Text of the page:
The 2009 WSOP Player of the Year talks to Michael Kaplan about his success at the poker table – and frustrations off it
PokerPlayer: On a couple of different levels, this has been quite a World Series for you. Going into it, how did you see your prospects?
Jeff Lisandro: Before the tournament, if somebody told me I would win $400,000 in prize money, I would have been very happy. It’s above expectation. But I cashed for twice that and spent $180k on tournament buy-ins. So it feels good.
PP: You must feel less good about how things worked out in terms of getting a sponsor…
JL: I’d been thinking about how difficult it is to win at poker. I noticed younger players getting up to $300,000 a year in endorsements and decided I’d like to get that. So I made the rounds and asked what I needed to do to qualify as an endorsed player. Nobody got back to me. That was when I decided to use [the rejection] as incentive to blow everyone out of the water. I told some of my good friends that I would win three bracelets.
PP: Did the stars just totally align for you to win your first bracelet this year?
JL: They didn’t need to. I won it in the Seven Card Stud tournament, and I find that game to be different from some of the others. In Stud, if you really work hard at your game and push every micro-percent in your favour, you usually get the result you want.
PP: Aren’t you primarily a cash game player?
JL: That’s right. My goal in poker has been to make at least $1m a year. The first four years I did it just by playing cash games in London, Paris and the Bellagio. In Vegas I play mainly the Big Game, against Phil Ivey, Eli Elezra and whoever else is there.
PP: So why don’t you talk to Ivey? He’s obviously hooked in with Full Tilt. I’m sure he could give you some advice on landing a deal or at least put in a good word for you…
JL: I wouldn’t talk to another player about endorsements. That seems weird. I wouldn’t ask anyone to do me a favour. I don’t want anyone begging on my behalf. I want the site to come to me based on my merits.
PP: Your second bracelet this year came in the Seven Card Stud Hi/Lo event. Was it, once again, mostly a matter of optimising your play?
JL: I had so much confidence in that tournament. At one stage [of heads-up], the other guy had five times more chips than me. Still, though, I honestly believed that I was the favourite to win. I never gave up and I remained confident all the way through.
PP: At that point you must have expected somebody to take notice…
JL: I did. But nobody came up to me. Not one person. I was very surprised. But I figured that I had to tie the record and win a third bracelet.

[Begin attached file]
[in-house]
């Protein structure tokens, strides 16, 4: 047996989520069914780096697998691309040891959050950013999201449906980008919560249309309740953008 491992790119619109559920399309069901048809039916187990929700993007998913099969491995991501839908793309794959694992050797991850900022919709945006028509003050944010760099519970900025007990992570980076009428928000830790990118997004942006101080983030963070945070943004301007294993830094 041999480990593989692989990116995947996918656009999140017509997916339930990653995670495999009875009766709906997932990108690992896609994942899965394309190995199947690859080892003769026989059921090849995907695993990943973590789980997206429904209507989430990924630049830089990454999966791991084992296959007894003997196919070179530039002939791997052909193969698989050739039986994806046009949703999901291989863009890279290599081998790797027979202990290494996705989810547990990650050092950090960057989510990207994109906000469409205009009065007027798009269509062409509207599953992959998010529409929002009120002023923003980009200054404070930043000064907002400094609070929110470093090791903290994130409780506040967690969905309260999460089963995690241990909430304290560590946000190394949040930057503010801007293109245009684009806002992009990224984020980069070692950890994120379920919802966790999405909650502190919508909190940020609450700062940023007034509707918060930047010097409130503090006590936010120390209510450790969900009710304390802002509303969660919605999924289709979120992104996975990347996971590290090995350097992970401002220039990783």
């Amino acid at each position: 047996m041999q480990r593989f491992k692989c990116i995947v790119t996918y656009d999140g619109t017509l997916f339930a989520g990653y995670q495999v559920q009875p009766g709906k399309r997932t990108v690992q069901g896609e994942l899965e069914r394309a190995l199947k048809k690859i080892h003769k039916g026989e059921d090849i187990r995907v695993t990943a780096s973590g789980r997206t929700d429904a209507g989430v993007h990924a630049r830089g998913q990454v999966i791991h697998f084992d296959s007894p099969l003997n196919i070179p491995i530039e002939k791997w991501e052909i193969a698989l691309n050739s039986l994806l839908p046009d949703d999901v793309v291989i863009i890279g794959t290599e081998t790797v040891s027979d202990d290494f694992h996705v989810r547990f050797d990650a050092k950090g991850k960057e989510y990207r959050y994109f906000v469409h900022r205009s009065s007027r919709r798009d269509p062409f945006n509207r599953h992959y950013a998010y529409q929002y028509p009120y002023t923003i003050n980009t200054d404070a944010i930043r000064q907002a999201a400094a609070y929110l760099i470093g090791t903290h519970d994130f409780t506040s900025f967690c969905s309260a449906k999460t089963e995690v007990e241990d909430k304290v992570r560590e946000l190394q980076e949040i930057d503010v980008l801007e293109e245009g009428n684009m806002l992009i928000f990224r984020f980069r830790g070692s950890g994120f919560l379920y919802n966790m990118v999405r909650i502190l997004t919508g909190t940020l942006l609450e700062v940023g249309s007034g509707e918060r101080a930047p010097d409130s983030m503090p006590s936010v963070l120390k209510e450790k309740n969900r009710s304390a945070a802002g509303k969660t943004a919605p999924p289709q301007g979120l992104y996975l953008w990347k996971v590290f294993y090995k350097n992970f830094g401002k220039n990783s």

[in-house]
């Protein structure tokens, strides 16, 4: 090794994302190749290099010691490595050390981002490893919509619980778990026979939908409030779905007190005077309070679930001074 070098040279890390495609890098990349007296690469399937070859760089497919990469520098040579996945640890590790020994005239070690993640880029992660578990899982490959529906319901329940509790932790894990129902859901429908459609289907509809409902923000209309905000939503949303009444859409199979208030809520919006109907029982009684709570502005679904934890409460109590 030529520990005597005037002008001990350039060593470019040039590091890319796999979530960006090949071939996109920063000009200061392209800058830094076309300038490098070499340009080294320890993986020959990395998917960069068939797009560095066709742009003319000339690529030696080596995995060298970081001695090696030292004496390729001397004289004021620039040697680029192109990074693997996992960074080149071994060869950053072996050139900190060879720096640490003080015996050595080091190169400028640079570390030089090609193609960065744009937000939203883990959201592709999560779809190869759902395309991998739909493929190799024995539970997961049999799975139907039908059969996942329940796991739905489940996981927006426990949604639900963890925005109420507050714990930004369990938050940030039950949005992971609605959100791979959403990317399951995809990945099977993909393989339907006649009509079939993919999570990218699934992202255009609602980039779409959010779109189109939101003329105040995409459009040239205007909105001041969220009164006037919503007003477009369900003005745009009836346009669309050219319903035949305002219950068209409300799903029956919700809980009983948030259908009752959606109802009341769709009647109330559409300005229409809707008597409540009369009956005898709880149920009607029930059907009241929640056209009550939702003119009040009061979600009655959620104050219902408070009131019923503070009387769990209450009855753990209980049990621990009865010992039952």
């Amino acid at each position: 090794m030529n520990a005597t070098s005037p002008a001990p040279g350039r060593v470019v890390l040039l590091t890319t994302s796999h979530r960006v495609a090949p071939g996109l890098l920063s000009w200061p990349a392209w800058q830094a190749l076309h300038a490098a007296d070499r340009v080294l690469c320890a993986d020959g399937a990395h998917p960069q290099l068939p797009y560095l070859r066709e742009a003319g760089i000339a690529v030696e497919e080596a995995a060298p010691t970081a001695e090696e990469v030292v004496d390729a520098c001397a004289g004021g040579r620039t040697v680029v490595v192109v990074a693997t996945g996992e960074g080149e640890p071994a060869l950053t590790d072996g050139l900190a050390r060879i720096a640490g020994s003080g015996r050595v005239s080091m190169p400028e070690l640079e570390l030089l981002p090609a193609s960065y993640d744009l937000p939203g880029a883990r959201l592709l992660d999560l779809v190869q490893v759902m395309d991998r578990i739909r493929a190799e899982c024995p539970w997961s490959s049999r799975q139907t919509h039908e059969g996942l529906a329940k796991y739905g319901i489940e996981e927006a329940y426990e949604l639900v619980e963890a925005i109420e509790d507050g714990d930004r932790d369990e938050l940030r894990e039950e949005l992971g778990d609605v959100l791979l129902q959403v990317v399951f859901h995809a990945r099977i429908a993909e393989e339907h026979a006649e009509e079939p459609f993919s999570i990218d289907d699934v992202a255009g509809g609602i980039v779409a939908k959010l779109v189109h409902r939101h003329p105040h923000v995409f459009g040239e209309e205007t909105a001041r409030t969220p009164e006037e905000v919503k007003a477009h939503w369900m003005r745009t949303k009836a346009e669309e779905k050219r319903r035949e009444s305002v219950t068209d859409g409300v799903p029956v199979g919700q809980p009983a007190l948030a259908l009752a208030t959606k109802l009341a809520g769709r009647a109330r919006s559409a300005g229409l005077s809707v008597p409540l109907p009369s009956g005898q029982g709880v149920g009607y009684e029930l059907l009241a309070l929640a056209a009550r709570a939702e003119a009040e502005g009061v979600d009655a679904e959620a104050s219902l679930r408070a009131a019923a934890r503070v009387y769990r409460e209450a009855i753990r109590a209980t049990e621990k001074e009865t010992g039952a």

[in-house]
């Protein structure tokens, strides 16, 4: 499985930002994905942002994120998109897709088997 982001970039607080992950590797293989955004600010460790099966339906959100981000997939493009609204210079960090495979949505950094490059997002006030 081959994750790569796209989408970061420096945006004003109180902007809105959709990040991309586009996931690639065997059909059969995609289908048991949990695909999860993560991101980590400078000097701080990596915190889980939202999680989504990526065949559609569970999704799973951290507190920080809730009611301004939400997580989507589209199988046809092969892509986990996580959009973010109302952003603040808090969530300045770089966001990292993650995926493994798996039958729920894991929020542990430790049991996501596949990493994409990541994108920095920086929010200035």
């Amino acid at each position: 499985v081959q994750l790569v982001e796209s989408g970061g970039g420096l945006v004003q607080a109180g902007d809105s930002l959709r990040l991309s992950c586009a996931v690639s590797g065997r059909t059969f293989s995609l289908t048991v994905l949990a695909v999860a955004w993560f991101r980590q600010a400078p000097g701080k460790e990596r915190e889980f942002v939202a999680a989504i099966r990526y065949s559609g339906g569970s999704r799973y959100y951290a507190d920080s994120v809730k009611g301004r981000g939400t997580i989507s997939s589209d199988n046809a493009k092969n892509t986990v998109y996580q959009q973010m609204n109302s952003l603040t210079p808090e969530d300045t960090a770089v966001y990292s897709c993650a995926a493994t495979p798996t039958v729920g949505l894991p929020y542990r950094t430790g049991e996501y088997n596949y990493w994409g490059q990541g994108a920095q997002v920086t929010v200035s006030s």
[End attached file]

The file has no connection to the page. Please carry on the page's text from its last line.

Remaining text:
PP: Obviously, being a relatively older player doesn’t help, but my understanding is that there are market-related issues at work as well. I’ve been told that part of the problem stems from the fact that endorsement deals don’t generate the returns that they once did.
JL: If that’s the case then why do the sites sponsor all these young players that I’ve never heard of? Good luck to them – I’m not jealous. But wouldn’t it be better to sponsor somebody with a name?
PP: In what ways do you find it advantageous to be a player in his forties as opposed to one in his twenties?
JL: I’m more mellow. Needling doesn’t bother me and I take things a little slower. Over the last five years I’ve stopped rushing. I’m not chasing the dollar anymore.
PP: I spoke with Michael Craig, the guy who finished second to you in the Razz event. He said you were incredibly dominant.
When it came down to the last four or five players, I had 70% of the chips. I began firing and nobody would take me on. Nobody would enter a pot with me. It looked like they were playing for second place. It was as if I had an aura. Now I know why the best players consistently win – they have so much confidence that opponents just fear them.
PP: And still no deal materialised. Do you think you turned off any potential sponsors by being so outspoken?
JL: It didn’t help. But I put everybody on notice. I want people to be aware of the fact that there are good players out there who, for whatever reason, are not being sponsored.
PP: You were raised in Australia, and you currently have Italian citizenship. Do you live in Europe now?
JL: Only for part of the year. I spend four months in Australia, three months in Vegas and five months in Europe. I’ve been going in that circle for ten years. Given a choice, I’d spend my time on Bondi Beach in Sydney.
PP: Why don’t you? Can’t you stay there and play online?
JL: I don’t like online poker that much. I like looking at my opponents and reading them. Beyond that, I don’t feel comfortable playing the really high stakes online. Of course, if I was sponsored, then I would play online regularly.
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